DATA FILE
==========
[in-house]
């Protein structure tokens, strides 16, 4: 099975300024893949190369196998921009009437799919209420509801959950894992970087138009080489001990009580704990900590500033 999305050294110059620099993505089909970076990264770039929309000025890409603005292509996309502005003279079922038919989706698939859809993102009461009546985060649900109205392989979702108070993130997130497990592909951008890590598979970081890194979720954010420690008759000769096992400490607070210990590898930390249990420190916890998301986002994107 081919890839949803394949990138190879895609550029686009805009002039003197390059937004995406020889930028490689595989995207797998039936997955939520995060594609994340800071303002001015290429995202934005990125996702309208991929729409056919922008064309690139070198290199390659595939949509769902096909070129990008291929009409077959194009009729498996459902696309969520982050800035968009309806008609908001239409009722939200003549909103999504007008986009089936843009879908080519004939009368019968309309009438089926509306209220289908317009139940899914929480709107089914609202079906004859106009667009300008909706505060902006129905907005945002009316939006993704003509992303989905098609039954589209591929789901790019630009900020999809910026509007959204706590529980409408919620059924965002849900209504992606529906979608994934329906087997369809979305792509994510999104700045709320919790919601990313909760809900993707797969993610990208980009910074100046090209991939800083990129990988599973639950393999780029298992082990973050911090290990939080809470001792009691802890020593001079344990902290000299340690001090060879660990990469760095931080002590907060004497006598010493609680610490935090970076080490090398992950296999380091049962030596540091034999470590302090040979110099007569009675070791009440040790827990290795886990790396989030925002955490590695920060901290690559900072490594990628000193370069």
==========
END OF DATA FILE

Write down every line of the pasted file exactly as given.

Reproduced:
[in-house]
């Protein structure tokens, strides 16, 4: 099975300024893949190369196998921009009437799919209420509801959950894992970087138009080489001990009580704990900590500033 999305050294110059620099993505089909970076990264770039929309000025890409603005292509996309502005003279079922038919989706698939859809993102009461009546985060649900109205392989979702108070993130997130497990592909951008890590598979970081890194979720954010420690008759000769096992400490607070210990590898930390249990420190916890998301986002994107 081919890839949803394949990138190879895609550029686009805009002039003197390059937004995406020889930028490689595989995207797998039936997955939520995060594609994340800071303002001015290429995202934005990125996702309208991929729409056919922008064309690139070198290199390659595939949509769902096909070129990008291929009409077959194009009729498996459902696309969520982050800035968009309806008609908001239409009722939200003549909103999504007008986009089936843009879908080519004939009368019968309309009438089926509306209220289908317009139940899914929480709107089914609202079906004859106009667009300008909706505060902006129905907005945002009316939006993704003509992303989905098609039954589209591929789901790019630009900020999809910026509007959204706590529980409408919620059924965002849900209504992606529906979608994934329906087997369809979305792509994510999104700045709320919790919601990313909760809900993707797969993610990208980009910074100046090209991939800083990129990988599973639950393999780029298992082990973050911090290990939080809470001792009691802890020593001079344990902290000299340690001090060879660990990469760095931080002590907060004497006598010493609680610490935090970076080490090398992950296999380091049962030596540091034999470590302090040979110099007569009675070791009440040790827990290795886990790396989030925002955490590695920060901290690559900072490594990628000193370069």